At least 100 skeletons, believed to belong to victims of 1992-95 war, have been discovered in lake Perucac, bordering Serbia and Bosnia, officials said.
Amor Masovic, the head of Bosnian commission for missing persons, told a press conference on Tuesday in Sarajevo that 396 "cases" have been discovered during two and a half month search of lake Perucac.
"I emphasise 'cases', not victims," Masovic said. He explained that in some "cases" only one bone, leg, arm or rib have been found, not complete skeletons.
But Masovic said he believed that after forensic analyses of the remnants, between 97 and 120 victims could be identified.
Masovic said that apart from six Austro-Hungarian soldiers whose remnants have been discovered to date back to World War I, most were Muslim victims from the Bosnian town of Visegrad, south of lake Perucac.
Visegrad was the scene of one of the worst crimes committed by Bosnian Serb forces during 1992-95 war. At least 800 people are still listed as missing in Visegrad, Masovic said.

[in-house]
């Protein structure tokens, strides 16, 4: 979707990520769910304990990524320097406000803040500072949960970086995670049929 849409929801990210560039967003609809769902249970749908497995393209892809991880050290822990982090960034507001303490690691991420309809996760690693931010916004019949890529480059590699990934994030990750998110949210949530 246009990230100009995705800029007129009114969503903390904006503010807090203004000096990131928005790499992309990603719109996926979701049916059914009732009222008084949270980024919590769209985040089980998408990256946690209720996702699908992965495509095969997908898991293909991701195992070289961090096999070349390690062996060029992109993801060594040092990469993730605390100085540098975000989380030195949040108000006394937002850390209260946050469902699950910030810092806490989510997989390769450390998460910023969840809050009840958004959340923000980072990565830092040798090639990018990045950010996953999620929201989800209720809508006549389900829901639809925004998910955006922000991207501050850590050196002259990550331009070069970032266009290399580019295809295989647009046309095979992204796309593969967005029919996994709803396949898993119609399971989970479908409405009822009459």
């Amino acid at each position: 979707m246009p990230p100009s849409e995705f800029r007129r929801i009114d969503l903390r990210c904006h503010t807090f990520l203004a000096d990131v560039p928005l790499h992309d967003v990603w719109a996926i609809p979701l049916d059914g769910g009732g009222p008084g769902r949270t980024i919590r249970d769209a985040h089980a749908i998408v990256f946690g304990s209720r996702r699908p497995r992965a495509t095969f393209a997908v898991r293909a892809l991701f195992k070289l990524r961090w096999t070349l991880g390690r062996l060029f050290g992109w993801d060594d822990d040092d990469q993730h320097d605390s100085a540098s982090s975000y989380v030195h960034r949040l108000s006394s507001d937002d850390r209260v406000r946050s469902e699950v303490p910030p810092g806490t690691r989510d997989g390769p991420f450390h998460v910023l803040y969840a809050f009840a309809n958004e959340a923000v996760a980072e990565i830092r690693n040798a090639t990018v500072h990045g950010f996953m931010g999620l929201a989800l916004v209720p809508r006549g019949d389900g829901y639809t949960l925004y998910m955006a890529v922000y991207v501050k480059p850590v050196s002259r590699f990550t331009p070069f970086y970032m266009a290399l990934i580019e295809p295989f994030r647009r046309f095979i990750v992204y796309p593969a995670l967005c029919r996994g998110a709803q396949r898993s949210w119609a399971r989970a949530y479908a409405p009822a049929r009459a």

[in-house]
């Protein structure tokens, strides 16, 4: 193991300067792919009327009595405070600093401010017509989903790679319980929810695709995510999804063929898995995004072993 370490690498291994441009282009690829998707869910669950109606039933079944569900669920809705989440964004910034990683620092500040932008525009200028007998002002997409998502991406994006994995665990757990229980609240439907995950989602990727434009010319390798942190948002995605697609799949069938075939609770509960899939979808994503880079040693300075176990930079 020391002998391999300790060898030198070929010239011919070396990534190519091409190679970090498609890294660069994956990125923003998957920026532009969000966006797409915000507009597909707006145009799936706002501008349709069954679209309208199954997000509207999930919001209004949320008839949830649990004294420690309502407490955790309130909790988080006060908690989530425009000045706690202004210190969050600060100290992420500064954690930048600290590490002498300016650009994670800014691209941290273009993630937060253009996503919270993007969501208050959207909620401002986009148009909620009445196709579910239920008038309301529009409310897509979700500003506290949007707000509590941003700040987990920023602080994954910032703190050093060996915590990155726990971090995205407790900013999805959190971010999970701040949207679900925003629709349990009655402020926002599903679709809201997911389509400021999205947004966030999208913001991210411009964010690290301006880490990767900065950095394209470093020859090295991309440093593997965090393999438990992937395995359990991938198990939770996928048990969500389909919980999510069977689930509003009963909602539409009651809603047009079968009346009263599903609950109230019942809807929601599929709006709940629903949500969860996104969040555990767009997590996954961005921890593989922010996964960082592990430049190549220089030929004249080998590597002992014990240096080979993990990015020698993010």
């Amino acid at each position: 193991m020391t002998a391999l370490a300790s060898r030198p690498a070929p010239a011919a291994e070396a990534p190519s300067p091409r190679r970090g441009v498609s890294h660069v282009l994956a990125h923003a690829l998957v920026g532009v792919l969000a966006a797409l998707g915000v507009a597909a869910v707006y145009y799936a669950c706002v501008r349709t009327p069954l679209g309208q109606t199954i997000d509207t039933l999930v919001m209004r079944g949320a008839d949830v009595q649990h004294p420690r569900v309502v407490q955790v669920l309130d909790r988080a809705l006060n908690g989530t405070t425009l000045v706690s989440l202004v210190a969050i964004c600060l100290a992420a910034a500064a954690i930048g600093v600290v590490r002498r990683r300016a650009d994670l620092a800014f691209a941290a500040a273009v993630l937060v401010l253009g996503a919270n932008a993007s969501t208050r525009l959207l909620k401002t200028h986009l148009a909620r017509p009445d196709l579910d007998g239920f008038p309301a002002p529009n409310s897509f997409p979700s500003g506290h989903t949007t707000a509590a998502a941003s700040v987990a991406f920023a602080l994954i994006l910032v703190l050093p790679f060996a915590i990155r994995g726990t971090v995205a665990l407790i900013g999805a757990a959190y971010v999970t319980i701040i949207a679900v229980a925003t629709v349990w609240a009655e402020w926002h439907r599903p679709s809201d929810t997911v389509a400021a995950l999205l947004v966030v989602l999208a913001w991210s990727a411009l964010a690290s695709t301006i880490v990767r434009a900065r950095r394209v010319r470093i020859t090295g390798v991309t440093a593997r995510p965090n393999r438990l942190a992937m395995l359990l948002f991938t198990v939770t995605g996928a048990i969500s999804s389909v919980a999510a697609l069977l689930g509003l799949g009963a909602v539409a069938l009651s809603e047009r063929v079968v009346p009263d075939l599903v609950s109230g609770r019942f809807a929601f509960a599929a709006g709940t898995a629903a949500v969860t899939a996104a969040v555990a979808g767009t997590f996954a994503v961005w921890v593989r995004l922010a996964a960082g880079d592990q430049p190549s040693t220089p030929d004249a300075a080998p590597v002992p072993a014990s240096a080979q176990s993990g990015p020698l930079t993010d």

Crimes committed in Visegrad including burning people alive, throwing people off bridges, severe beatings and mass rapes of women and girls.
The Hague-based UN war crimes tribunal for the former Yugoslavia has sentenced Milan Lukic, a commander of a Serb paramilitary "Orlovi" (Eagles) to life in prison for crimes committed in Visegrad.
Veljko Odalovic, the head of the Serbian commission for missing persons, told a joint press conference that Serbia actively participated in the operation and lowered the lake level last August to facilitate the search.
Odalovic said there were still 14,500 victims of war listed as missing in the former Yugoslavia. Discovering their fate was a "civilisation and humanitarian" issue and a precondition for the reconciliation and stabilisation of relations.
"As long as we have such a great number of unresolved destinies, we have potential problems in overall relations," he said.